Being There

black clouds and bananas

A black cloud has been chasing Jeffrey Macfarlane all over the Atlantic as he fights to be one of only two Americans at the line of this fall’s huge Mini-Transat.  You’ll remember Jeff was rescued off his boat a few months back after the keel box, deck, and mast of his Mini started falling to bits during a gale in the Med.  He quickly found a new boat to charter for the rest of the season, so now he’s got to  sail a 1000 NM qualifier.  Once that’s over, the real work – getting a somewhat tired boat ready for one of the most demanding races in the sport.  Here’s an update:
Since returning to France I managed to charter a Manuard designed Mini – it is number 759. It is a great boat – a more powerful hull design better suited for strong wind sailing. However, at this point much of the equipment on the boat is very worn. I have started to make the necessary updates, such as a new (working) AIS. I am hoping to get new sails soon as the ones on the boat are very tired.
Sam Manuard (the boat designer) and I spent a few days training on the boat to help get me up to speed quickly. Because I had to restart all of my Mini Transat Qualification requirements after losing 716, the process has been incredibly rushed. In order to make the deadlines, I had to race in the Trophee MAP Race in Douarnenez, France just a few weeks after having the cast removed from my hand. I was a little hesitant at first, but was able to manage. Unfortunately, my spinnaker pole broke the first night of the race, slowing me down a great deal. Even so, I finished 8th and am proud of the result. Next, I sailed in the double handed Mini Fastnet, also out of Douarnenez with Sebastien Picualt. The 600 mile race was challenging as we were sailing in a high pressure system, making for light and unpredictable weather systems. But once we rounded Fastnet Race, we had a very fast trip back with ideal downwind conditions (18-20 knots) most of the way. We finished 9th in this race. While the boat has potential for great speed, we struggled to keep pace in upwind conditions. Hopefully with new sails, this problem will be taken care of!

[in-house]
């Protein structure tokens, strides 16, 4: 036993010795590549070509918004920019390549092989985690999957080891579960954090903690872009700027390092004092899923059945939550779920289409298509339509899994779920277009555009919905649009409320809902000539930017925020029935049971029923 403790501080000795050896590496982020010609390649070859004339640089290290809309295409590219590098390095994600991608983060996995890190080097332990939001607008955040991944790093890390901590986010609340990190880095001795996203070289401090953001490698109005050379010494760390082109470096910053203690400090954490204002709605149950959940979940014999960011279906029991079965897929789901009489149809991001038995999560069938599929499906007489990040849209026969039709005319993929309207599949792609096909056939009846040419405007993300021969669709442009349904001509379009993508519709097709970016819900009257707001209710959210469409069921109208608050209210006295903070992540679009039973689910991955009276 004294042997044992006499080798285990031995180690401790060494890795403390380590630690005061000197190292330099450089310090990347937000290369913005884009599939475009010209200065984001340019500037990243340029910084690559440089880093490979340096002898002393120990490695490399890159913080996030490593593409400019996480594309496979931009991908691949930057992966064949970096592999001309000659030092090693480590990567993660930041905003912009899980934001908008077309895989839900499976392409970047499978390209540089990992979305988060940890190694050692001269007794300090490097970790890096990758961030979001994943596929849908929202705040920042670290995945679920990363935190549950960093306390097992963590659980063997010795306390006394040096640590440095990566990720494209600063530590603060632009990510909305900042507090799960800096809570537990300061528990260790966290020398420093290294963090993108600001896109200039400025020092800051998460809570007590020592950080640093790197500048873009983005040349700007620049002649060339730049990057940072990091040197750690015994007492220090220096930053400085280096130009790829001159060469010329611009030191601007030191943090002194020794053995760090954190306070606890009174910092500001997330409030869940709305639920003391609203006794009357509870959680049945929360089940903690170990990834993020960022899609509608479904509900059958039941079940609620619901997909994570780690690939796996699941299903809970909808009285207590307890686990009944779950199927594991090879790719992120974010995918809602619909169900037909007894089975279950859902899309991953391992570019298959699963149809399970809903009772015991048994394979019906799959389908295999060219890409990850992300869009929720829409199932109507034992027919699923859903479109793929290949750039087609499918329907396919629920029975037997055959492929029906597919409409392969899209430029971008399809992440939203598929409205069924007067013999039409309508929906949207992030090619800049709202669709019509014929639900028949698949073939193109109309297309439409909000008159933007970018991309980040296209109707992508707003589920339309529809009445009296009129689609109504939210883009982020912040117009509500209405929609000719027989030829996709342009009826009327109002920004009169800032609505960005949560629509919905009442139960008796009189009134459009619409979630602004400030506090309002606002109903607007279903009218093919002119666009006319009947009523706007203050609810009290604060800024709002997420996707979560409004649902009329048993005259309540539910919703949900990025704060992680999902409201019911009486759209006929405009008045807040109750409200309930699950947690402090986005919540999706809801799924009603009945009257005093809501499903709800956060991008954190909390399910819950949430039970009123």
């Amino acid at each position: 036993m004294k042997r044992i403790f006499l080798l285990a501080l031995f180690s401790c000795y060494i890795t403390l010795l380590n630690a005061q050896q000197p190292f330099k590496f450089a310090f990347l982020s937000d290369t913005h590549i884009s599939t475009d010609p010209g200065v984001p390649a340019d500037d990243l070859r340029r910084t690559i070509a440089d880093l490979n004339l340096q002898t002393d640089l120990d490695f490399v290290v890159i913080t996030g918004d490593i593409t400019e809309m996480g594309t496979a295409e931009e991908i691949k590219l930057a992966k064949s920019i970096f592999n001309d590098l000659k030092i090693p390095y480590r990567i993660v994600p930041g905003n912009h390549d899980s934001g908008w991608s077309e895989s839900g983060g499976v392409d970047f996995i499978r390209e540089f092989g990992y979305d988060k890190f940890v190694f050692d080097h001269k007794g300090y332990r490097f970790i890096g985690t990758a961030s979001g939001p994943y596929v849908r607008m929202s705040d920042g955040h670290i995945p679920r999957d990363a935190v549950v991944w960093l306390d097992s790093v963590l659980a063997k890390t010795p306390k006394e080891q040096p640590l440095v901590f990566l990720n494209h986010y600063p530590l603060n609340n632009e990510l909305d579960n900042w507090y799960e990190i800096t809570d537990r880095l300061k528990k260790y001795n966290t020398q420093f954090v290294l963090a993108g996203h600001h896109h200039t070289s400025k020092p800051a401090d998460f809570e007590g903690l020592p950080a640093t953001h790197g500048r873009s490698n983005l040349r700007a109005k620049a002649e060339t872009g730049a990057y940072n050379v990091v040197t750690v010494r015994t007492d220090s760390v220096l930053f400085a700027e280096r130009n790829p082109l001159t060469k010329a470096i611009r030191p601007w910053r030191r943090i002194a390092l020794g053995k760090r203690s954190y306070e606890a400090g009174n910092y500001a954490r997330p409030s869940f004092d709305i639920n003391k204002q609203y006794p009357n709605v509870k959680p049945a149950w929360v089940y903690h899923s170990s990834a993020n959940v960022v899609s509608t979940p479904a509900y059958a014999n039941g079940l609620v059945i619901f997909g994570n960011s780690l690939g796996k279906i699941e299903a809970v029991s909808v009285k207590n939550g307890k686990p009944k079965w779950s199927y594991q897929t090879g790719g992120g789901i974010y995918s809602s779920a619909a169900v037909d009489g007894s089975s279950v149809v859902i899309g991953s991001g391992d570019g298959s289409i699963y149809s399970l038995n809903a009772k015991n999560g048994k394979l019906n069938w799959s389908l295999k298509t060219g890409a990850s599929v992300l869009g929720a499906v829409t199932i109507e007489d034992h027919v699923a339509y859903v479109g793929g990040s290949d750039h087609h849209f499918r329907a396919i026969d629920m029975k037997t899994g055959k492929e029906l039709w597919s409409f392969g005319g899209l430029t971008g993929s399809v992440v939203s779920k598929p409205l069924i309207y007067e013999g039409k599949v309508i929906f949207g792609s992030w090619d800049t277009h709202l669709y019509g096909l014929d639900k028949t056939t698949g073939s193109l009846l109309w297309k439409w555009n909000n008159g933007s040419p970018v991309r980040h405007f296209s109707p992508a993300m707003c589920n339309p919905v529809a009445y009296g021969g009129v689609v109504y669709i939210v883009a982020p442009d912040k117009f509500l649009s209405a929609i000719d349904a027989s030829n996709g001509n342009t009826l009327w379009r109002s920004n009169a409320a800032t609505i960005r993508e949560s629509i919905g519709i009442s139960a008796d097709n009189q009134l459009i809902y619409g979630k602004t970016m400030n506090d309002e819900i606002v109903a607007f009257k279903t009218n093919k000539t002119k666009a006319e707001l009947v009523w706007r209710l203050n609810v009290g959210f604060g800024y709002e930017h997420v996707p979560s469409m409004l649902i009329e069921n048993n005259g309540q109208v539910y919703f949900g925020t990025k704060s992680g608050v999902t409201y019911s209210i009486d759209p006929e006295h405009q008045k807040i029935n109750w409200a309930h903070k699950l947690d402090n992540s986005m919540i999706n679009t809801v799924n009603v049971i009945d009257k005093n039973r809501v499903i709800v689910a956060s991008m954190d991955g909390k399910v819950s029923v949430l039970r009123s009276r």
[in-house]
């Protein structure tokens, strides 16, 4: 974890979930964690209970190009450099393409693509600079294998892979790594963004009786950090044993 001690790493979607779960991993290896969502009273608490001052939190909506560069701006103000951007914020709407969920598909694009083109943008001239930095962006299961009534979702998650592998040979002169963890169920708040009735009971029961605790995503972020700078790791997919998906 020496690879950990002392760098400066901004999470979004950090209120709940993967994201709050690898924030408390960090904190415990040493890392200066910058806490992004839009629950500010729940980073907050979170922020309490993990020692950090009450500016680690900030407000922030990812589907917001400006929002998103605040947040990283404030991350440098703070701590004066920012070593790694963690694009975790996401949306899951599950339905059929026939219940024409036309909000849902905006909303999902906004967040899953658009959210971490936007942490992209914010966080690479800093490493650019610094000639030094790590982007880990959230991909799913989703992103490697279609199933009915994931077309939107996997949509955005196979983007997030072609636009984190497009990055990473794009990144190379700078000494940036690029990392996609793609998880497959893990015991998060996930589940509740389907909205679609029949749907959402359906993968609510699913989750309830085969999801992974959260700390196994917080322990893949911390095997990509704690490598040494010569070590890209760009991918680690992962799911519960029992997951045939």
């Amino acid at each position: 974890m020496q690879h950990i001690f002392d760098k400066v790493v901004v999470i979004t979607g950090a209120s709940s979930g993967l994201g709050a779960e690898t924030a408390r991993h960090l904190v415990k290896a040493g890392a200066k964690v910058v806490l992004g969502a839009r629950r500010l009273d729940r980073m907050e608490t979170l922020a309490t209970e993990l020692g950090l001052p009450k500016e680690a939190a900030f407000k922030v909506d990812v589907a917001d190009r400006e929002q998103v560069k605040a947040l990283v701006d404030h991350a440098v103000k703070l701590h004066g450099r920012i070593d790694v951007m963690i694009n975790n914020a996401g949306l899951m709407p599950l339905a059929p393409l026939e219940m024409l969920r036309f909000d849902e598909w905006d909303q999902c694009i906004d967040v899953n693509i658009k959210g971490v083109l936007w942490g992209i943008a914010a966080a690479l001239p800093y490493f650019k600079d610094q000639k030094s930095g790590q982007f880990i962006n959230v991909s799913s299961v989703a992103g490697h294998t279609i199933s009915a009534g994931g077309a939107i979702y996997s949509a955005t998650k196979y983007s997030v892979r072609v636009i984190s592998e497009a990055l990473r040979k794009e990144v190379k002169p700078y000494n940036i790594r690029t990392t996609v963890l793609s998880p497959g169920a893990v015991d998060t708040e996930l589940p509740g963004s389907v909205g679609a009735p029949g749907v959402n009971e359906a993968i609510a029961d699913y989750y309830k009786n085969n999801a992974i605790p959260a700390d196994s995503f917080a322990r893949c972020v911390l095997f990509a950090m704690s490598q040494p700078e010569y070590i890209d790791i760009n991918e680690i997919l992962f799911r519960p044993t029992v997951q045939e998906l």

Now, I am preparing to head out on my 1000 mile qualification course. I will sail from Douarnenez to Connibeg Light near Waterford, Ireland, down to Rochebonne, around Re Island (near La Rochelle, France), up to Belle Ile, and finally finishing in Port Bourgenay.  After this 1000 mile sail, I will race in the Transgascogne Race. The race consists of two legs – from Port Bourgenay to Luanco, Spain and then back. After I finish the Transgascogne Race, I will have completed all of the necessary qualification requirements for the Mini Transat. I am really looking forward to that day – it will be a huge weight off of my shoulders.
Thank you for all of your support! Be sure to check out my Facebook page  and my website to see some pictures; the above shot is from Gildas Hemon at

BREAKING NEWS:  As of a few hours ago, Jeffrey writes: “A few hours into my qualification, my mast broke due to a brand new side stay breaking… Back in Douarnenez to make the repairs. Hopefully I’ll be starting again tomorrow evening. First order of business after reaching the dock – removing all of the bananas (dried and puréed) from my Mini. I think I’ll pay closer attention to superstitions from here on out… Oh, and replace ALL rigging…